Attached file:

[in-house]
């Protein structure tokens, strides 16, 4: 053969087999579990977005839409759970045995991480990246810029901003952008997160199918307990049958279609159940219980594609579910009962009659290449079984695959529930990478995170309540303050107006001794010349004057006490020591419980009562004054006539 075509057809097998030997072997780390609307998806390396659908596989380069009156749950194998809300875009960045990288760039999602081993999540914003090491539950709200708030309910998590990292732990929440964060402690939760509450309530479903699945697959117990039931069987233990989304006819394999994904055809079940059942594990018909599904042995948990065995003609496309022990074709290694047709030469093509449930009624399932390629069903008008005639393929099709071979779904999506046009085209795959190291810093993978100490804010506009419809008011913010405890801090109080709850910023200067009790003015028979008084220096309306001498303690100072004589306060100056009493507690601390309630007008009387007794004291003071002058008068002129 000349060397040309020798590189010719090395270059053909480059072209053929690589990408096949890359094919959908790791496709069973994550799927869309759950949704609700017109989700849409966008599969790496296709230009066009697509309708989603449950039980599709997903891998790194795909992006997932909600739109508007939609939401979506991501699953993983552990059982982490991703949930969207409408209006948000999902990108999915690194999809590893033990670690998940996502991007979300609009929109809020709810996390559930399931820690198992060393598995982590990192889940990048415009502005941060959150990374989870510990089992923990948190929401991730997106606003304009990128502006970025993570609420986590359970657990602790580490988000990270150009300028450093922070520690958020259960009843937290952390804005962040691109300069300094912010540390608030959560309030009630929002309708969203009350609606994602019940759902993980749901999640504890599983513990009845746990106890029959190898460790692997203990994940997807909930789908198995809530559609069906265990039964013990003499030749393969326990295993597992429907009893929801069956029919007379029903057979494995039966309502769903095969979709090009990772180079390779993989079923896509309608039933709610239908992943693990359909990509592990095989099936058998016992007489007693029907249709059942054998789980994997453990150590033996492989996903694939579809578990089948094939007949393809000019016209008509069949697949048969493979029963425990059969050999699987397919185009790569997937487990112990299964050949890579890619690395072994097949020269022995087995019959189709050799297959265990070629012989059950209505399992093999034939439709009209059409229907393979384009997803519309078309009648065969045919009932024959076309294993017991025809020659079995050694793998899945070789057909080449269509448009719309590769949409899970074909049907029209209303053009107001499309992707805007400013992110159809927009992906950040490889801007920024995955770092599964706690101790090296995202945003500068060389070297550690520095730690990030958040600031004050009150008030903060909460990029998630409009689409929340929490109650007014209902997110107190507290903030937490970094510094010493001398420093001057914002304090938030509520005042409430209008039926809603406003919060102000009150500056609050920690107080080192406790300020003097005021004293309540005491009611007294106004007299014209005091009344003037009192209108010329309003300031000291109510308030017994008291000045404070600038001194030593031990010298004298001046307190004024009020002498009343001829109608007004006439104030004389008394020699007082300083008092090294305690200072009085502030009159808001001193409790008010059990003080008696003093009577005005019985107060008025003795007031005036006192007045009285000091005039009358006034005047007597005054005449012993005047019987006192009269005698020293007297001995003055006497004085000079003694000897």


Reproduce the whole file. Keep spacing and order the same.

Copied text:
[in-house]
């Protein structure tokens, strides 16, 4: 053969087999579990977005839409759970045995991480990246810029901003952008997160199918307990049958279609159940219980594609579910009962009659290449079984695959529930990478995170309540303050107006001794010349004057006490020591419980009562004054006539 075509057809097998030997072997780390609307998806390396659908596989380069009156749950194998809300875009960045990288760039999602081993999540914003090491539950709200708030309910998590990292732990929440964060402690939760509450309530479903699945697959117990039931069987233990989304006819394999994904055809079940059942594990018909599904042995948990065995003609496309022990074709290694047709030469093509449930009624399932390629069903008008005639393929099709071979779904999506046009085209795959190291810093993978100490804010506009419809008011913010405890801090109080709850910023200067009790003015028979008084220096309306001498303690100072004589306060100056009493507690601390309630007008009387007794004291003071002058008068002129 000349060397040309020798590189010719090395270059053909480059072209053929690589990408096949890359094919959908790791496709069973994550799927869309759950949704609700017109989700849409966008599969790496296709230009066009697509309708989603449950039980599709997903891998790194795909992006997932909600739109508007939609939401979506991501699953993983552990059982982490991703949930969207409408209006948000999902990108999915690194999809590893033990670690998940996502991007979300609009929109809020709810996390559930399931820690198992060393598995982590990192889940990048415009502005941060959150990374989870510990089992923990948190929401991730997106606003304009990128502006970025993570609420986590359970657990602790580490988000990270150009300028450093922070520690958020259960009843937290952390804005962040691109300069300094912010540390608030959560309030009630929002309708969203009350609606994602019940759902993980749901999640504890599983513990009845746990106890029959190898460790692997203990994940997807909930789908198995809530559609069906265990039964013990003499030749393969326990295993597992429907009893929801069956029919007379029903057979494995039966309502769903095969979709090009990772180079390779993989079923896509309608039933709610239908992943693990359909990509592990095989099936058998016992007489007693029907249709059942054998789980994997453990150590033996492989996903694939579809578990089948094939007949393809000019016209008509069949697949048969493979029963425990059969050999699987397919185009790569997937487990112990299964050949890579890619690395072994097949020269022995087995019959189709050799297959265990070629012989059950209505399992093999034939439709009209059409229907393979384009997803519309078309009648065969045919009932024959076309294993017991025809020659079995050694793998899945070789057909080449269509448009719309590769949409899970074909049907029209209303053009107001499309992707805007400013992110159809927009992906950040490889801007920024995955770092599964706690101790090296995202945003500068060389070297550690520095730690990030958040600031004050009150008030903060909460990029998630409009689409929340929490109650007014209902997110107190507290903030937490970094510094010493001398420093001057914002304090938030509520005042409430209008039926809603406003919060102000009150500056609050920690107080080192406790300020003097005021004293309540005491009611007294106004007299014209005091009344003037009192209108010329309003300031000291109510308030017994008291000045404070600038001194030593031990010298004298001046307190004024009020002498009343001829109608007004006439104030004389008394020699007082300083008092090294305690200072009085502030009159808001001193409790008010059990003080008696003093009577005005019985107060008025003795007031005036006192007045009285000091005039009358006034005047007597005054005449012993005047019987006192009269005698020293007297001995003055006497004085000079003694000897």